For thousands of years, Pacific salmon have been the focus for the economic and social development of societies, both ancient and modern, around the rim of the North Pacific Ocean. Conducting lengthy oceanic migrations, the salmon pass through coastal waters of Alaska, British Columbia, and the northwest United States, completing their last journeys to their rivers of origin where they spawn and die. In dense homeward aggregations, they form lucrative targets for Canadian and United States fishermen who compete vigorously as the migrations pass southeastward. Beginning late in the 19th century and culminating in the 1985 Pacific Salmon Treaty, Canada and the United States carried out long and contentious negotiations to provide a framework for cooperation for conserving and sharing the vitally important Pacific salmon resource. The 1985 Pacific Salmon Treaty traces the history of the tumultuous negotiations, providing an insider's perspective on the many complex issues that were addressed. It concludes with a brief assessment of the treaty's performance under the difficult economic and environmental circumstances that have prevailed in the fishery since 1985. This incisive work, with its unique historical perspective, will be of great interest to the Canadian and United States fishing communities affected by the treaty, to the general public, politicians, and fisheries specialists in both countries concerned with stewardship of natural resources, and to scholars of international law and regional history. (source: Nielsen Book Data)
Oxford, OX ; Cambridge, MA : Fishing News Books ; Cambridge, MA : Distributors, USA, Blackwell Scientific Publications, 1991.
Book — xiv, 608 p. : ill. ; 25 cm.
Evolution and distribution
physiology, genetics, reproduction
larval ecology and settlement
marketing, disease and predators
fishery, biology, modelling
case studies of fisheries
(source: Nielsen Book Data)
Introductory papers in this volume focus on the evolutionary origin, radiation and modern relationships of genus Haliotis. Further papers review aspects of the reproductive, larval energetics, mechanisms of larval settlement, and the ecology of settlement. The natural mortality of abalone and its causes, predators and diseases are reviewed. There are also papers on the management of abalone fisheries, including stock enhancement. The book concludes with a study of major abalone fisheries around the world. All the papers are based on an the first International Symposium on Abalone Biology, Fisheries and Culture, held in La Paz, Mexico. (source: Nielsen Book Data)
Rome : United Nations Environment Programme : Food and Agriculture Organization of the United Nations, 2009.
Book — xix, 115 p. : ill. (some col.), col. map ; 30 cm.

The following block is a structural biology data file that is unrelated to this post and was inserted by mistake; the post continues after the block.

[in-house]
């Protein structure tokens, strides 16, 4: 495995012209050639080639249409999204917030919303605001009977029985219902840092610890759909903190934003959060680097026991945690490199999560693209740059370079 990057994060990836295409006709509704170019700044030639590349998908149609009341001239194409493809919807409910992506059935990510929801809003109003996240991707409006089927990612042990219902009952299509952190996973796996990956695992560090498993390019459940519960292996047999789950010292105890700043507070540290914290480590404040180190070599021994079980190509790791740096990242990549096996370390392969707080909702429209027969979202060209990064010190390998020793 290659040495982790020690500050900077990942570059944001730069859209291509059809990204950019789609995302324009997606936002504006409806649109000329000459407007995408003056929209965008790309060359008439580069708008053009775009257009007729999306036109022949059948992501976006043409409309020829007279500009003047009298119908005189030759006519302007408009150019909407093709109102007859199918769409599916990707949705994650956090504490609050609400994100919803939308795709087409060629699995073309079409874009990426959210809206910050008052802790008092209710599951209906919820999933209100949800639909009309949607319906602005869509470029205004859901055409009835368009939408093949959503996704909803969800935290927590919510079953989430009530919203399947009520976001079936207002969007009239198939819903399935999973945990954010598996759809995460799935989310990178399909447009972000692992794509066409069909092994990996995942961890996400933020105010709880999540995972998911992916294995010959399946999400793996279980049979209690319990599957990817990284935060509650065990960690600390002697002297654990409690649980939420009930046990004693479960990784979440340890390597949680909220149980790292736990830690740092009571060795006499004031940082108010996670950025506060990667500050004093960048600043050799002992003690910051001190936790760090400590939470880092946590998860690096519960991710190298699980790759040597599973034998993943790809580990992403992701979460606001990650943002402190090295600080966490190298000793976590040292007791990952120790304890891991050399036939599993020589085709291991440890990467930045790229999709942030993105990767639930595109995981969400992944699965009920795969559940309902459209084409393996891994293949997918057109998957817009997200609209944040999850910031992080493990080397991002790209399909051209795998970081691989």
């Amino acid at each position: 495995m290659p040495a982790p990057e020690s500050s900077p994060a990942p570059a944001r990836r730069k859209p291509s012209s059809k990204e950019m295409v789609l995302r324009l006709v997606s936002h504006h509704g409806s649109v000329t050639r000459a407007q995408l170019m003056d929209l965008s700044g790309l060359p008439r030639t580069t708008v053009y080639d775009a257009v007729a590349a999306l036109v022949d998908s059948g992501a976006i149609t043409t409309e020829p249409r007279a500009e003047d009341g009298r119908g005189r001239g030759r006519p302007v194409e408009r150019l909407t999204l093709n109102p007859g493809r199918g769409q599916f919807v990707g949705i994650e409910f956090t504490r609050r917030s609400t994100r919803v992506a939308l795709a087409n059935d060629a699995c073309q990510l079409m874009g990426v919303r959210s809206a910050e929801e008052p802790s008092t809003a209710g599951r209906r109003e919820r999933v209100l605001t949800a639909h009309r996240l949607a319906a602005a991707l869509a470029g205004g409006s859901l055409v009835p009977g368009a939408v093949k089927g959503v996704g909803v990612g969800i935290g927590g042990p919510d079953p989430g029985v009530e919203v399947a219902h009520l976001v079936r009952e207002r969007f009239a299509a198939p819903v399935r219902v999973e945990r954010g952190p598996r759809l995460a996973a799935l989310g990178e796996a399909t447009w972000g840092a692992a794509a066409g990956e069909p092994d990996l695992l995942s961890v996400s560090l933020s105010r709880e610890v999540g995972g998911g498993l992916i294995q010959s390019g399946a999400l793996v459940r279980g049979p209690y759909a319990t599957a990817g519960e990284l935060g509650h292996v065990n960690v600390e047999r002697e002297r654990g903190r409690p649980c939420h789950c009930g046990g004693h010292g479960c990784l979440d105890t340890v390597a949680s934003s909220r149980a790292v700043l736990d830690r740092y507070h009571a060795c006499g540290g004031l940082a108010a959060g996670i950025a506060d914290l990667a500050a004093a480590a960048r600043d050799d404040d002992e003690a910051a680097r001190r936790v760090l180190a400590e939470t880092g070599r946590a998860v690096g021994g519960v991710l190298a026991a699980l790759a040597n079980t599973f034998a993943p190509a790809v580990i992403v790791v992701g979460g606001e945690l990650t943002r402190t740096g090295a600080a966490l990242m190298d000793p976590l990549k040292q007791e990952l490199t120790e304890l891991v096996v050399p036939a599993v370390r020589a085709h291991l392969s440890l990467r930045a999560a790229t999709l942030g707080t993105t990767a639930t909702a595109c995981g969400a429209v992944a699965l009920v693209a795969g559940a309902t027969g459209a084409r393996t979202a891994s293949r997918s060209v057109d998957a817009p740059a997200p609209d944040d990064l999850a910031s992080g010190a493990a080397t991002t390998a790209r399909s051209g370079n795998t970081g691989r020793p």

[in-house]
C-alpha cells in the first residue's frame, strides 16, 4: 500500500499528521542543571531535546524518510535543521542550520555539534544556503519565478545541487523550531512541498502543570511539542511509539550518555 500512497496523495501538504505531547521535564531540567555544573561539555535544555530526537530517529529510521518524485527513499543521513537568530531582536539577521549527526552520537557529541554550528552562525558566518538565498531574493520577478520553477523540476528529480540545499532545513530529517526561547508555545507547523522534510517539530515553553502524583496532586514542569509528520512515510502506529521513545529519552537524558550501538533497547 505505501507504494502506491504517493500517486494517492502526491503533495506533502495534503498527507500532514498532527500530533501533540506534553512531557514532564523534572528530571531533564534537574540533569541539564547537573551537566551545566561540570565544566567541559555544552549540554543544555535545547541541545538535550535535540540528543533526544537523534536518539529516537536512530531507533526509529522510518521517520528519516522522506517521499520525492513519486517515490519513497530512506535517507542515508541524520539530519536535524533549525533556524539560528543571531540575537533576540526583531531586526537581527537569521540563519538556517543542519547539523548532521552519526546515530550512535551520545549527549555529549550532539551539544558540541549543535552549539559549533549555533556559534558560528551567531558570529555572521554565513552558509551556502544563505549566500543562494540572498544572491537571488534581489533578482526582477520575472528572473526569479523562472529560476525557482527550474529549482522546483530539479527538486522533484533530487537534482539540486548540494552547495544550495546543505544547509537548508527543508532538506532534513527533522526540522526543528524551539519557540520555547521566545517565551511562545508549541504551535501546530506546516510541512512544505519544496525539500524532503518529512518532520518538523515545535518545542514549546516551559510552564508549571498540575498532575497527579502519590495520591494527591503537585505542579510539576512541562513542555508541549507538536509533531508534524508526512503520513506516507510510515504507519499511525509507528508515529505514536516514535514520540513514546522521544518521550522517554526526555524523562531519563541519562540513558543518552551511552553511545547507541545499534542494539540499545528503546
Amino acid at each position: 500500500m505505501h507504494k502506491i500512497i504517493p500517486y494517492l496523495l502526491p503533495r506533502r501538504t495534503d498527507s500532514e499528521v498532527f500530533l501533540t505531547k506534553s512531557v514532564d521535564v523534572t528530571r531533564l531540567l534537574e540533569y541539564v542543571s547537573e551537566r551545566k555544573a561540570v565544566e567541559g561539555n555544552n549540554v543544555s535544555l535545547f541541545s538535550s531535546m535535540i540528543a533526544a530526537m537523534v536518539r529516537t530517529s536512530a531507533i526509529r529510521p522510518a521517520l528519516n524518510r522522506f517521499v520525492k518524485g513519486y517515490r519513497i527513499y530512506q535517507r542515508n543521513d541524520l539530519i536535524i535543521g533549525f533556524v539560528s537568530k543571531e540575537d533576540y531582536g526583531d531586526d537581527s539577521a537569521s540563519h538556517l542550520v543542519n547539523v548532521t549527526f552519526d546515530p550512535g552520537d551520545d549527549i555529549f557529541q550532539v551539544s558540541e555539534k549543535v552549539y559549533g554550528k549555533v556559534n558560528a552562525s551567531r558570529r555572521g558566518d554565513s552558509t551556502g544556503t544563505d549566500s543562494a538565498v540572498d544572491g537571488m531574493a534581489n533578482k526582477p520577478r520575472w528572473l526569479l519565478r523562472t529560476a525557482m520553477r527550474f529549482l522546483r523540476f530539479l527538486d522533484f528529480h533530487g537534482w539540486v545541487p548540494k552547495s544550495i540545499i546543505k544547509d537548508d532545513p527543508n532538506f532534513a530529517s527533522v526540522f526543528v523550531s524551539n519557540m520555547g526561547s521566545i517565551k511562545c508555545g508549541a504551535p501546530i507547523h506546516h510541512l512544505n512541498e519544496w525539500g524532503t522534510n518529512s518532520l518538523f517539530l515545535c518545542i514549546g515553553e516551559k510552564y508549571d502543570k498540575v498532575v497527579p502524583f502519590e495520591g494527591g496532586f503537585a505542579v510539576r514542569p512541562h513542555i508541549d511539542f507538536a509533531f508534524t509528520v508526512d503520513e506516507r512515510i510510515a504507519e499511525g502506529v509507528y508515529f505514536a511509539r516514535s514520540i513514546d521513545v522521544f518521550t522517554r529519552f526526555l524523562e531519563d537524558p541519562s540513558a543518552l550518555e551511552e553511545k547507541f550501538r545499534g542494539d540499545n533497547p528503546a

Abandoned, lost or otherwise discarded fishing gear (ALDFG) is a problem that is increasingly of concern. Various United Nations General Assembly resolutions now provide a mandate for, and indeed require, action to reduce ALDFG and marine debris in general. Consequently, the United Nations Environment Programme (UNEP) and the Food and Agriculture Organization of the United Nations (FAO) entered into an agreement to carry out a study in relation to ALDFG in order to raise awareness of the extent of the problem and to recommend action to mitigate the problem of ALDFG by flag states, regional fisheries management bodies and organizations, and international organizations, such as UNEP, the International Maritime Organization (IMO) and FAO. This report reviews the magnitude and composition of ALDFG, and while noting that information is not comprehensive and does not allow for any global estimates, suggests that gillnets and fishing traps/pots may be the most common type of ALDFG, although netting fragments may also be common in some locations. The impacts of ALDFG are also considered and include: continued catching of target and non-target species (such as turtles, seabirds and marine mammals); alterations to the benthic environment; navigational hazards; beach debris/litter; introduction of synthetic material into the marine food web; introduction of alien species transported by ALDFG; and a variety of costs related to clean-up operations and impacts on business activities. In general, gillnets and pots/traps are most likely to "ghost fish" while other gear, such as trawls and longlines, are more likely to cause entanglement of marine organisms, including protected species, and habitat damage. The factors which cause fishing gear to be abandoned, lost or otherwise discarded are numerous and include: adverse weather; operational fishing factors including the cost of gear retrieval; gear conflicts; illegal, unregulated and unreported (IUU) fishing; vandalism/theft; and access to and cost and availability of shoreside collection facilities. Weather, operational fishing factors and gear conflicts are probably the most significant factors, but the causes of ALDFG accumulation are poorly documented and not well understood. A detailed understanding of why gear is abandoned, lost or discarded is needed when designing and tailoring effective measures to reduce ALDFG in particular locations. A variety of measures are currently in place to reduce ALDFG, and these are profiled in this report. They include those which are preventative or ex-ante, and those which are curative or ex-post. Evidence suggests that while both are important, much of the emphasis to date has been placed on curative measures such as gear retrieval programmes and clean-up of beach litter, while preventative measures may generally be more cost-effective in reducing ALDFG debris and its impacts. This report concludes with a number of recommendations for future action to reduce ALDFG debris, be it on a mandatory or voluntary basis. It also considers at what scale and which stakeholders (e.g. international organizations, national government, the private sector, research institutions) might be best placed to address the wide range of possible measures to reduce the amount of ALDFG debris.